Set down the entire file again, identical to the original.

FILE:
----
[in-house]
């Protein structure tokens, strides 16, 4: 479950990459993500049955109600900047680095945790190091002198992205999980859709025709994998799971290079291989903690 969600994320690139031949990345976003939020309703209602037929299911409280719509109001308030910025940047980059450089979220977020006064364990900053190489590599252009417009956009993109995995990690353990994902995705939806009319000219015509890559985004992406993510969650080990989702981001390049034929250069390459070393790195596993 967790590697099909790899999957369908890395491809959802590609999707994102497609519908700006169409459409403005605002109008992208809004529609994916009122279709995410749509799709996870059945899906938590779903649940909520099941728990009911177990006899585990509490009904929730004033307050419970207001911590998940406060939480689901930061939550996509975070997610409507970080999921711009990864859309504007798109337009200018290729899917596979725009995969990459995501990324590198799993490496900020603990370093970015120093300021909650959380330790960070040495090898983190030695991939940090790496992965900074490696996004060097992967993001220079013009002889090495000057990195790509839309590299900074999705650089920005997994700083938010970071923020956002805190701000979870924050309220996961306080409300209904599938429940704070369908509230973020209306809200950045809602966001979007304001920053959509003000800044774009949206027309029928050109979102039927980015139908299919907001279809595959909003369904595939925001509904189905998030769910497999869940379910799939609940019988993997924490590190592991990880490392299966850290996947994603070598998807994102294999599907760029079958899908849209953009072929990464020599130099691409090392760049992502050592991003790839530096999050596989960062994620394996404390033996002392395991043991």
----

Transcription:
[in-house]
């Protein structure tokens, strides 16, 4: 479950990459993500049955109600900047680095945790190091002198992205999980859709025709994998799971290079291989903690 969600994320690139031949990345976003939020309703209602037929299911409280719509109001308030910025940047980059450089979220977020006064364990900053190489590599252009417009956009993109995995990690353990994902995705939806009319000219015509890559985004992406993510969650080990989702981001390049034929250069390459070393790195596993 967790590697099909790899999957369908890395491809959802590609999707994102497609519908700006169409459409403005605002109008992208809004529609994916009122279709995410749509799709996870059945899906938590779903649940909520099941728990009911177990006899585990509490009904929730004033307050419970207001911590998940406060939480689901930061939550996509975070997610409507970080999921711009990864859309504007798109337009200018290729899917596979725009995969990459995501990324590198799993490496900020603990370093970015120093300021909650959380330790960070040495090898983190030695991939940090790496992965900074490696996004060097992967993001220079013009002889090495000057990195790509839309590299900074999705650089920005997994700083938010970071923020956002805190701000979870924050309220996961306080409300209904599938429940704070369908509230973020209306809200950045809602966001979007304001920053959509003000800044774009949206027309029928050109979102039927980015139908299919907001279809595959909003369904595939925001509904189905998030769910497999869940379910799939609940019988993997924490590190592991990880490392299966850290996947994603070598998807994102294999599907760029079958899908849209953009072929990464020599130099691409090392760049992502050592991003790839530096999050596989960062994620394996404390033996002392395991043991």